NEW YORK (
) -- Stock futures were extending gains Tuesday, looking to rebound after the
suffered its largest loss in five months as two explosions at the finish line of the Boston Marathon left dozens injured in a day already pressured by a less-than-expected rise in Chinese growth.
Futures for the
were rising 14.5 points, or 10.89 points above fair value, to 1,558 after a number of upbeat earnings announcements this morning and inflation data indicated that the
still has room to maintain its stimulus program.
Futures for the
Dow Jones Industrial Average
were advancing 138 points, or 118.8 points above fair value, to 14,650. Futures for the
were up 26.5 points, or 19.13 points above fair value, to 2,810.
"Investor sentiment remains skeptical about a sustained recovery and a weakening economy which will place an even bigger focus on the upcoming earnings season, and geopolitical risk will continue to be at the forefront of the skepticism," Michael Bapis, the New York-based managing director and partner at HighTower's Bapis Group, said in an email amid ongoing nuclear threats from North Korea. "With a medium term investment horizon, we still believe there is upside value for the equity markets because of low rates, continued quantitative easing and ultra-lean company balance sheets, as well as favorable and in many cases, growing dividend yields."
(KO - Get Report)
was spiking 3.27% to $41.45 in premarket trading after the world's biggest beverage company beat first-quarter profit expectations by a penny and posted better-than-expected revenue as global sales volumes increased.
Johnson & Johnson
(JNJ - Get Report)
was rising 1.53% to $82.96 after the world's biggest maker of health care products booked first-quarter earnings that exceeded estimates by four cents and revenue that also topped estimates as sales strengthened in both the U.S. and overseas, though international sales grew at a slower clip than domestic sales.
(GS - Get Report)
was wavering near the flat line after the investment bank reported a return on equity of 12.4% for the first quarter, beating some estimates, and much better than expected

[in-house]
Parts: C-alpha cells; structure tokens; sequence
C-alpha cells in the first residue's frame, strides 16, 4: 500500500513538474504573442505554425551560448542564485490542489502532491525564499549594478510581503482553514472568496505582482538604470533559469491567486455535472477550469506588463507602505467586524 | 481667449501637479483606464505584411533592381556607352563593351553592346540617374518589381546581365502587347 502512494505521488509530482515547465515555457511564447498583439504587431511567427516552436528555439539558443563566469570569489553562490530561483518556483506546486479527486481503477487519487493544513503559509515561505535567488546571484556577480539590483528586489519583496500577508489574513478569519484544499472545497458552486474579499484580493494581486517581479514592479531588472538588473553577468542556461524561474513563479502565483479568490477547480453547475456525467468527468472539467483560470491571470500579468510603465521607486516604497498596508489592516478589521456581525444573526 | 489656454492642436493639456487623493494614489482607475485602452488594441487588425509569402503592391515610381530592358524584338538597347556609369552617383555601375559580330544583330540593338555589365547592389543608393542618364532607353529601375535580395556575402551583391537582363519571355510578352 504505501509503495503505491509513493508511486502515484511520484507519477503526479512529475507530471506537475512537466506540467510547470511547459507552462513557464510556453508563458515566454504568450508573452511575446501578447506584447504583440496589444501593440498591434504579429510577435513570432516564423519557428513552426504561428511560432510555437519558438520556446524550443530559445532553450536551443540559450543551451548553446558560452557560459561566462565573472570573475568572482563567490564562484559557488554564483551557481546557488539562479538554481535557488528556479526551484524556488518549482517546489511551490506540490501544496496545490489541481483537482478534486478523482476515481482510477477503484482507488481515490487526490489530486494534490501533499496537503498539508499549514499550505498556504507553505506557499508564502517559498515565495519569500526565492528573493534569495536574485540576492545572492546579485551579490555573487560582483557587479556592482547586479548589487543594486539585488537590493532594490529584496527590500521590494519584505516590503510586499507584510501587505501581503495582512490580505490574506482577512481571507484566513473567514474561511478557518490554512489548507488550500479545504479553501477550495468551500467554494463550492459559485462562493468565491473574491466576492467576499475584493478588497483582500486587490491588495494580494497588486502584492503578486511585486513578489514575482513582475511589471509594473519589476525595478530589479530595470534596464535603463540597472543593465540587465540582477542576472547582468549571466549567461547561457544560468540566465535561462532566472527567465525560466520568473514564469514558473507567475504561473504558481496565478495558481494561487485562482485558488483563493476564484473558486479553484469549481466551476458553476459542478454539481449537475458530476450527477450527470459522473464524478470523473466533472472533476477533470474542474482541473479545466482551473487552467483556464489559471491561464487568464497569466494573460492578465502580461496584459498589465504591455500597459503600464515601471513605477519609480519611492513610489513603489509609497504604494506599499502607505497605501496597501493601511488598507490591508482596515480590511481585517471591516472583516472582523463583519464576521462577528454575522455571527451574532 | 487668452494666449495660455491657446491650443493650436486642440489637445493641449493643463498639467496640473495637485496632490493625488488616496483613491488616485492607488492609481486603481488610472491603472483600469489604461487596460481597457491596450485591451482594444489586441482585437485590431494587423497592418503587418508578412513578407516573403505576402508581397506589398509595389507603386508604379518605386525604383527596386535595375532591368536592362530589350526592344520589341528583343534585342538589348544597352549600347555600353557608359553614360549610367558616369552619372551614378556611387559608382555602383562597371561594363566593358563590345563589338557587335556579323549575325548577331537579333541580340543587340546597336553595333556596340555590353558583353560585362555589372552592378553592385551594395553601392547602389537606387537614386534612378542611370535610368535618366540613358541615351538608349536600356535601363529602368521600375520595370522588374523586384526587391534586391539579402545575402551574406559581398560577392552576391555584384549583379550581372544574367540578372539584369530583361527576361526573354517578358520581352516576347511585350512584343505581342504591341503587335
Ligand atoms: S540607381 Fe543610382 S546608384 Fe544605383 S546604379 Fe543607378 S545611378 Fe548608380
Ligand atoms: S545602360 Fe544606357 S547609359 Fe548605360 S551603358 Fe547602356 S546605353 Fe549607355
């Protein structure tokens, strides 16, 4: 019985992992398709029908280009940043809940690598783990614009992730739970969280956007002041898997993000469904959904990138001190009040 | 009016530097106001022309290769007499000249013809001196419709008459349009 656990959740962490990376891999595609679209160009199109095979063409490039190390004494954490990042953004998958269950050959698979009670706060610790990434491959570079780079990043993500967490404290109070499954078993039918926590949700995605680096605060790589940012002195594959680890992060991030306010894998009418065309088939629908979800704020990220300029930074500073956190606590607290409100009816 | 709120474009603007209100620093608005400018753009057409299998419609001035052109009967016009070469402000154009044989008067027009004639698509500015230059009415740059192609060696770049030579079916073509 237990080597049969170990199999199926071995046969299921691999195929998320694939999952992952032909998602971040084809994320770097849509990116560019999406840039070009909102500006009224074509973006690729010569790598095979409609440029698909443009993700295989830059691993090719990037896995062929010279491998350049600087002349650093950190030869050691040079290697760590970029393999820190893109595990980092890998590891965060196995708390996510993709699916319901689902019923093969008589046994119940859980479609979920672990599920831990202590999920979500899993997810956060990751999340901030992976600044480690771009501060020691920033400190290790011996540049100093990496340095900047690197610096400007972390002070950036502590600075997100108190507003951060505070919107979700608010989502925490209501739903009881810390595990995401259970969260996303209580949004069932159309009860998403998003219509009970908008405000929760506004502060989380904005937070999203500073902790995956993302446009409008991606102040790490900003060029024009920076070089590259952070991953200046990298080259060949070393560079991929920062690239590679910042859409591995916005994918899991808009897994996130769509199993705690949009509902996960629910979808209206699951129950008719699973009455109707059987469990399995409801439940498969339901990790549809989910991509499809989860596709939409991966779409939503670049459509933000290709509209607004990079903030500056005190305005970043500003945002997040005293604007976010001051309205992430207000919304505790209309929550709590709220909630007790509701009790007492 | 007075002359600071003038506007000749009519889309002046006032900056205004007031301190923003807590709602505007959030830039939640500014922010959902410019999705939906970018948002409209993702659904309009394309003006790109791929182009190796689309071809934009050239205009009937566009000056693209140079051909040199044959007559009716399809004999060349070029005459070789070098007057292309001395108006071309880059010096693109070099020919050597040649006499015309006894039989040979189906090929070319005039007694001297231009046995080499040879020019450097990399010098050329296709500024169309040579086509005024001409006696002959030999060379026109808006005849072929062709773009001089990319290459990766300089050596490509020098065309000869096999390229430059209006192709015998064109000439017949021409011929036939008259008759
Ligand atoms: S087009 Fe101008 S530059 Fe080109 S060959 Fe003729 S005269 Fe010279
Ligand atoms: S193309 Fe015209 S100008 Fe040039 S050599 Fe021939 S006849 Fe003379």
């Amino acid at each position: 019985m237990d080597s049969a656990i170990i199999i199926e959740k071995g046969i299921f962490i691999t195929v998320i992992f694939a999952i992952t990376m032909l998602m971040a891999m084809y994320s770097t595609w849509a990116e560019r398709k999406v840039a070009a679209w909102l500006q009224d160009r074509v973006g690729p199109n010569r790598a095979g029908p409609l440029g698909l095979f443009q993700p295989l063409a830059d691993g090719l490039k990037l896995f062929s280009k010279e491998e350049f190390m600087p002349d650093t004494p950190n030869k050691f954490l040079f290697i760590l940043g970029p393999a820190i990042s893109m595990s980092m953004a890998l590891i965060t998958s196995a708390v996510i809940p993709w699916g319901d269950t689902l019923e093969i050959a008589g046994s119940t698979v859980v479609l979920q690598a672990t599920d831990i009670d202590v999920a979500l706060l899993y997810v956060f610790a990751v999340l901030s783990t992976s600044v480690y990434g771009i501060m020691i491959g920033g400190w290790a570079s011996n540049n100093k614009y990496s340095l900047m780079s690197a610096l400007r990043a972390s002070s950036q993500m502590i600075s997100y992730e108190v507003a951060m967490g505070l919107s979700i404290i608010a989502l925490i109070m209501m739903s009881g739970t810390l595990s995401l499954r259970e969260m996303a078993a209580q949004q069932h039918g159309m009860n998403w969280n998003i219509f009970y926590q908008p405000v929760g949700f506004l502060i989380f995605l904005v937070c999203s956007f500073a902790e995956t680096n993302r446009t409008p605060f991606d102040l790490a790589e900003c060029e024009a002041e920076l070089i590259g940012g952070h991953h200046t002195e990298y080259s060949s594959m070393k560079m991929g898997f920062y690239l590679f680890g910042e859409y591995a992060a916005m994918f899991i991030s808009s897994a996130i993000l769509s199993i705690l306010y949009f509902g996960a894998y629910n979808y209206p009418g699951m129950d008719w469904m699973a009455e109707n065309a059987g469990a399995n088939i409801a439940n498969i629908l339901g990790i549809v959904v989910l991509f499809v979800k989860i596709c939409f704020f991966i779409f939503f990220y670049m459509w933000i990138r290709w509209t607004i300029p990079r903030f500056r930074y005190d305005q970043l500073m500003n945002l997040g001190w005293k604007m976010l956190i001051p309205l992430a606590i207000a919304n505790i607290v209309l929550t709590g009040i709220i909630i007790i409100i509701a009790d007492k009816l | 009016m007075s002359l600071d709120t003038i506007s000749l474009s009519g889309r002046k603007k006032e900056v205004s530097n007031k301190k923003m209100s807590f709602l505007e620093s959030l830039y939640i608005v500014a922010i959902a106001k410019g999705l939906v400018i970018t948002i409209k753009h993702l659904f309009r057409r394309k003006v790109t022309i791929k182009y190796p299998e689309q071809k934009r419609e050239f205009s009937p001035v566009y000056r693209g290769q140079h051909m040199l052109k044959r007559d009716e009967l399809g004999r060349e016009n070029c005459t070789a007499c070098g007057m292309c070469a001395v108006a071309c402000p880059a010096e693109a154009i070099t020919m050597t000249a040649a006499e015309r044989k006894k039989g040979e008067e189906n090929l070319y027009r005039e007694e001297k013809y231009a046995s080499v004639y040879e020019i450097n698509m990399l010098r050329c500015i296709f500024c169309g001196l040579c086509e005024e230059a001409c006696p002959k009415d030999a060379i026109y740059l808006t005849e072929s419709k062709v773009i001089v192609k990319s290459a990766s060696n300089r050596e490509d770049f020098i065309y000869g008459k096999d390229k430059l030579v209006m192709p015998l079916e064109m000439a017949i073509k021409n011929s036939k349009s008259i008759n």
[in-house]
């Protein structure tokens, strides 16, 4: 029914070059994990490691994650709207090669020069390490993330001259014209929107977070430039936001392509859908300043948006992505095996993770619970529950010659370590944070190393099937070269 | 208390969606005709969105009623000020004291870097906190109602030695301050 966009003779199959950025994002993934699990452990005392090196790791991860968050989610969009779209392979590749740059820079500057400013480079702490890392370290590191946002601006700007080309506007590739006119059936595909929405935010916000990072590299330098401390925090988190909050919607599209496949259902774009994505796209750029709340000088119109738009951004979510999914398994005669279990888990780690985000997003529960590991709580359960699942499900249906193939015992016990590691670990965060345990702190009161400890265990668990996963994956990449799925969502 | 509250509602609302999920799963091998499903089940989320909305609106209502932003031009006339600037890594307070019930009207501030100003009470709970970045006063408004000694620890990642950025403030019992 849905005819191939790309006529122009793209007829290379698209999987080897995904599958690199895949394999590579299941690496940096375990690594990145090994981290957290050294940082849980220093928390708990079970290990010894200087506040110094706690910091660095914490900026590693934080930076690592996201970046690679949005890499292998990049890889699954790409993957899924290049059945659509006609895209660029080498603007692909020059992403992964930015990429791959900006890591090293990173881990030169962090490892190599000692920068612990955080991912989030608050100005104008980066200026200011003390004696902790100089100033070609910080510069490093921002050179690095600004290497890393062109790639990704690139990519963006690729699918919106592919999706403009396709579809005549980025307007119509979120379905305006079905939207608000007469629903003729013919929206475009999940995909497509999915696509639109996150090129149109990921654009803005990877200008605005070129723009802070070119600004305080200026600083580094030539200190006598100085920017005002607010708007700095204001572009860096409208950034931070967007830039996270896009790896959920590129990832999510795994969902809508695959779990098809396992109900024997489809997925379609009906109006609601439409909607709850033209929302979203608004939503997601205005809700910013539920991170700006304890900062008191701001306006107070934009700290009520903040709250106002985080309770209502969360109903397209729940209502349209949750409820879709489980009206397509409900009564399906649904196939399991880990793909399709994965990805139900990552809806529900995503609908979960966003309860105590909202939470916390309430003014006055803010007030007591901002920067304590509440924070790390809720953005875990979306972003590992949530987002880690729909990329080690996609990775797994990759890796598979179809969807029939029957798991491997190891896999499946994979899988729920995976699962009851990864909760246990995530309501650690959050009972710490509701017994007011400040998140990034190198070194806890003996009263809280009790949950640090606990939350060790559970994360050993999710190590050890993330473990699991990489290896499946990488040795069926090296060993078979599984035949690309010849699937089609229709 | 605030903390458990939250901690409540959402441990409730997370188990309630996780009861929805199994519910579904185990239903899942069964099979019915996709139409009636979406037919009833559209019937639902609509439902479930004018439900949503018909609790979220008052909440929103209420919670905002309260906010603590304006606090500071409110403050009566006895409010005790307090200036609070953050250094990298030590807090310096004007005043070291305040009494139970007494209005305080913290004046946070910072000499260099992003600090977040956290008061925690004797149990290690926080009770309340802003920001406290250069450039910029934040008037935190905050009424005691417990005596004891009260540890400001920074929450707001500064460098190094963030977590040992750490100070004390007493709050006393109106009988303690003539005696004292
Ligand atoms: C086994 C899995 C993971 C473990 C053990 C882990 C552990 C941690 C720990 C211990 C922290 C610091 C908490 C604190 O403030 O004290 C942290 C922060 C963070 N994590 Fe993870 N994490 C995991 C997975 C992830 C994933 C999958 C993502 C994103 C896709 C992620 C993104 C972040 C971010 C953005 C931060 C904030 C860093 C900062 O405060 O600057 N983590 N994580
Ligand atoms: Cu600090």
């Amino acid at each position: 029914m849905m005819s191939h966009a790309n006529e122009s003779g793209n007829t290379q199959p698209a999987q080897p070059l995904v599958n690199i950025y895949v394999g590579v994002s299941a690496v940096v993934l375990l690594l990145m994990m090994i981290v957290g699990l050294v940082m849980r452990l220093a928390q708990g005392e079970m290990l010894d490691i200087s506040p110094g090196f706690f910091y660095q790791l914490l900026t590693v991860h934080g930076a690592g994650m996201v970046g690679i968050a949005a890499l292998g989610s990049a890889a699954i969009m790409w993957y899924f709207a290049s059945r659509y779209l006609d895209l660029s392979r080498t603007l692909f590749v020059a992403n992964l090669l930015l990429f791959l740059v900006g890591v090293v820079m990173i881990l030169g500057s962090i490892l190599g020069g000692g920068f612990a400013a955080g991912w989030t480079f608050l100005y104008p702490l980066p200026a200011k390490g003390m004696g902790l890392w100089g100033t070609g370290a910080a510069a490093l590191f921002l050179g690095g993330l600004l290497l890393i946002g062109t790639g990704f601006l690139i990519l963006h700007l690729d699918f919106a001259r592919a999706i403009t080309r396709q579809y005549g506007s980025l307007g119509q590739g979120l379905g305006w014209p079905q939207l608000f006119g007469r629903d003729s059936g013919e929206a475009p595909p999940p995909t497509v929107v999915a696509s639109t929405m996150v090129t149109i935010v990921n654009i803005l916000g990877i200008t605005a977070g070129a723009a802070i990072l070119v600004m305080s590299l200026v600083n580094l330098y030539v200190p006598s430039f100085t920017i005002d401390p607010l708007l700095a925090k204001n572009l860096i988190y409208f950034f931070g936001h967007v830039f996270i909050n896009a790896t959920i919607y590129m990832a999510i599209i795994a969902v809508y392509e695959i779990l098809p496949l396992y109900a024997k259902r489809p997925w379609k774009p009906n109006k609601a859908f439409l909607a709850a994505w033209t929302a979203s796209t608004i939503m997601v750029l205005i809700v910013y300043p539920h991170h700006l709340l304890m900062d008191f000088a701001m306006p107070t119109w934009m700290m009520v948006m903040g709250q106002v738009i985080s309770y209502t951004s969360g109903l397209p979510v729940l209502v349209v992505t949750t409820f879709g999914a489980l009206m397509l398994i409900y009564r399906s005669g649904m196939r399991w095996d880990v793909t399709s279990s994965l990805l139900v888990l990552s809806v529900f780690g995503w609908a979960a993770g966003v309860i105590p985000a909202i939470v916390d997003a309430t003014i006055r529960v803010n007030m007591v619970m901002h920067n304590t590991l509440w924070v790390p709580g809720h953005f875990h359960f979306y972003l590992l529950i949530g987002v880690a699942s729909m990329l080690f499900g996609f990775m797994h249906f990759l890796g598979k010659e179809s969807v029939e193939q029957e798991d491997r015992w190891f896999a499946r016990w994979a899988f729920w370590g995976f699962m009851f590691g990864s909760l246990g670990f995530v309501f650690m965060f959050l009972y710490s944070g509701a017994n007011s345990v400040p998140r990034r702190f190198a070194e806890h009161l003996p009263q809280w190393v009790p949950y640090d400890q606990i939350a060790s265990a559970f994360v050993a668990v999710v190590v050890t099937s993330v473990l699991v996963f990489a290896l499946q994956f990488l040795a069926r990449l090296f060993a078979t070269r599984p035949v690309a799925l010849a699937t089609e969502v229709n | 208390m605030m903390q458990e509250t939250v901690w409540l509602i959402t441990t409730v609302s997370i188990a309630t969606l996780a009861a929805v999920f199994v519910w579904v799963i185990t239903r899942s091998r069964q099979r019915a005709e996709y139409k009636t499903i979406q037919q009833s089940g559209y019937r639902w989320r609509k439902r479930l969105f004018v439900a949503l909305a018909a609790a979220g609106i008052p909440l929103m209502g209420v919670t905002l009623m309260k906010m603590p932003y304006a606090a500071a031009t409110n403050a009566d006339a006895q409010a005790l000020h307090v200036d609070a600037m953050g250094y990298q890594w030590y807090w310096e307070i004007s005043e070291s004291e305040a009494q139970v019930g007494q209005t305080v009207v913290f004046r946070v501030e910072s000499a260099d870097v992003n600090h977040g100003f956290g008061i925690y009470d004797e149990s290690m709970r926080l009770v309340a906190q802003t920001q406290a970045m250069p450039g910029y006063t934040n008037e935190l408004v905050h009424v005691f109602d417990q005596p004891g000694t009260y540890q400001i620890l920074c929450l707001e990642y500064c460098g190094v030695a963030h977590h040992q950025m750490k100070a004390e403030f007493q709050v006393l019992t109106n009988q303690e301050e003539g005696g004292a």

on record debt underwriting.
is expected by analysts after Tuesday's closing bell to report first-quarter earnings of 24 cents a share on revenue of $1.1 billion. Shares were rising 1.58% to $24.36 Tuesday.
Shares of the Internet company have risen about 55% since Marissa Mayer joined the company last summer.
, whose processors are inside about 80% of the world's PCs, is forecast by Wall Street to report first-quarter profit of 41 cents a share on revenue of $12.59 billion after the closing bell.
In the first quarter of 2012, Intel earned 53 cents a share on sales of $12.9 billion.
The Bureau of Labor Statistics reported Tuesday inflation numbers that were within the Fed's comfort zone.
The Consumer Price Index fell 0.2% in March after increasing 0.7% in February; economists were expecting it to be unchanged for last month. The CPI, excluding food and energy costs, rose 0.1% after increasing 0.2%; the consensus was for a rise of 0.2%.
The Census Bureau said that housing starts improved to a seasonally adjusted annual rate of 1.036 million in March from a 968,000 pace in February, though all of it was attributable to multifamily housing starts, which tend to display significant month-to-month volatility. Expectations were for a rise to an annual rate of 930,000.
"The volatile nature of the multi-family series leaves us cautious of reading too much into the data," Ian Lyngen, a government-bond strategist at CRT Capital Group LLC in Stamford, Conn. said in a note.
The report said that building permits came in at 902,000, down from a downwardly-revised 939,000 and below expectations of a 940,000 annual rate.
releases industrial production and capacity utilization numbers for March at 9:15 a.m. Industrial production is predicted to have ticked up 0.2% in March after increasing 0.7% in February. The capacity utilization rate is estimated to have risen to 78.4% in March from 79.6% in February.
May crude oil futures were paring losses as they slipped 16 cents to $88.55 a barrel on the New York Mercantile Exchange, while June gold futures were bouncing back by $32.70 to $1,393.80 an ounce after the prior session's sell-off in commodities on weak China growth reports.
The benchmark 10-year Treasury was plunging 12/32, boosting the yield to 1.73%. The dollar was falling 0.42% to $82.06 according to the
U.S. dollar index.
Written by Andrea Tse in New York
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